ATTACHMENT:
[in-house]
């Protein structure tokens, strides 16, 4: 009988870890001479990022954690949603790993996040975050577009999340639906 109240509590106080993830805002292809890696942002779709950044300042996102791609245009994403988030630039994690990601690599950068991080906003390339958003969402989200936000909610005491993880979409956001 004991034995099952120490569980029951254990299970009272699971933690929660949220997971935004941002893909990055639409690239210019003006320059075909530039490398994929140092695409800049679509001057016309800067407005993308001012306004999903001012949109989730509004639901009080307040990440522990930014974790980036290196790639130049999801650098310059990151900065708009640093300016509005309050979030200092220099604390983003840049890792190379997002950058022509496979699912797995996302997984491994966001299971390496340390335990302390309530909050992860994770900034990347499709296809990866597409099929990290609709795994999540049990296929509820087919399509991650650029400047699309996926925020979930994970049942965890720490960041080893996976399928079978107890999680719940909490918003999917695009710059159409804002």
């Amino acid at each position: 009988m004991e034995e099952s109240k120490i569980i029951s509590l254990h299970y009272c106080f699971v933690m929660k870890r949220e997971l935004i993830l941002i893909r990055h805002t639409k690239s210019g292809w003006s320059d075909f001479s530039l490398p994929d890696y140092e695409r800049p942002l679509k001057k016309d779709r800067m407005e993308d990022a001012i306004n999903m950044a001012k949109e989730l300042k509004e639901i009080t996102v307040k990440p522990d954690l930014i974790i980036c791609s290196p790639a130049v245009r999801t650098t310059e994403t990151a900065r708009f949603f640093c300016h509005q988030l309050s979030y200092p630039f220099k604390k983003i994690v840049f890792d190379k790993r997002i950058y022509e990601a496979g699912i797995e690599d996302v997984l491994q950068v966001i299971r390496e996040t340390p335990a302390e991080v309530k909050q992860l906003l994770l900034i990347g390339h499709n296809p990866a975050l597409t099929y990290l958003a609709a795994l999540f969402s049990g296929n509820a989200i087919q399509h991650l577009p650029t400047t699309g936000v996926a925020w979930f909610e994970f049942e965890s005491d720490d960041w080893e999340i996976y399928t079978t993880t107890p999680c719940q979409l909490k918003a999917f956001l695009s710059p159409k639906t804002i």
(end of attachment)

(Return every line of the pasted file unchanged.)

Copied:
[in-house]
């Protein structure tokens, strides 16, 4: 009988870890001479990022954690949603790993996040975050577009999340639906 109240509590106080993830805002292809890696942002779709950044300042996102791609245009994403988030630039994690990601690599950068991080906003390339958003969402989200936000909610005491993880979409956001 004991034995099952120490569980029951254990299970009272699971933690929660949220997971935004941002893909990055639409690239210019003006320059075909530039490398994929140092695409800049679509001057016309800067407005993308001012306004999903001012949109989730509004639901009080307040990440522990930014974790980036290196790639130049999801650098310059990151900065708009640093300016509005309050979030200092220099604390983003840049890792190379997002950058022509496979699912797995996302997984491994966001299971390496340390335990302390309530909050992860994770900034990347499709296809990866597409099929990290609709795994999540049990296929509820087919399509991650650029400047699309996926925020979930994970049942965890720490960041080893996976399928079978107890999680719940909490918003999917695009710059159409804002």
């Amino acid at each position: 009988m004991e034995e099952s109240k120490i569980i029951s509590l254990h299970y009272c106080f699971v933690m929660k870890r949220e997971l935004i993830l941002i893909r990055h805002t639409k690239s210019g292809w003006s320059d075909f001479s530039l490398p994929d890696y140092e695409r800049p942002l679509k001057k016309d779709r800067m407005e993308d990022a001012i306004n999903m950044a001012k949109e989730l300042k509004e639901i009080t996102v307040k990440p522990d954690l930014i974790i980036c791609s290196p790639a130049v245009r999801t650098t310059e994403t990151a900065r708009f949603f640093c300016h509005q988030l309050s979030y200092p630039f220099k604390k983003i994690v840049f890792d190379k790993r997002i950058y022509e990601a496979g699912i797995e690599d996302v997984l491994q950068v966001i299971r390496e996040t340390p335990a302390e991080v309530k909050q992860l906003l994770l900034i990347g390339h499709n296809p990866a975050l597409t099929y990290l958003a609709a795994l999540f969402s049990g296929n509820a989200i087919q399509h991650l577009p650029t400047t699309g936000v996926a925020w979930f909610e994970f049942e965890s005491d720490d960041w080893e999340i996976y399928t079978t993880t107890p999680c719940q979409l909490k918003a999917f956001l695009s710059p159409k639906t804002i």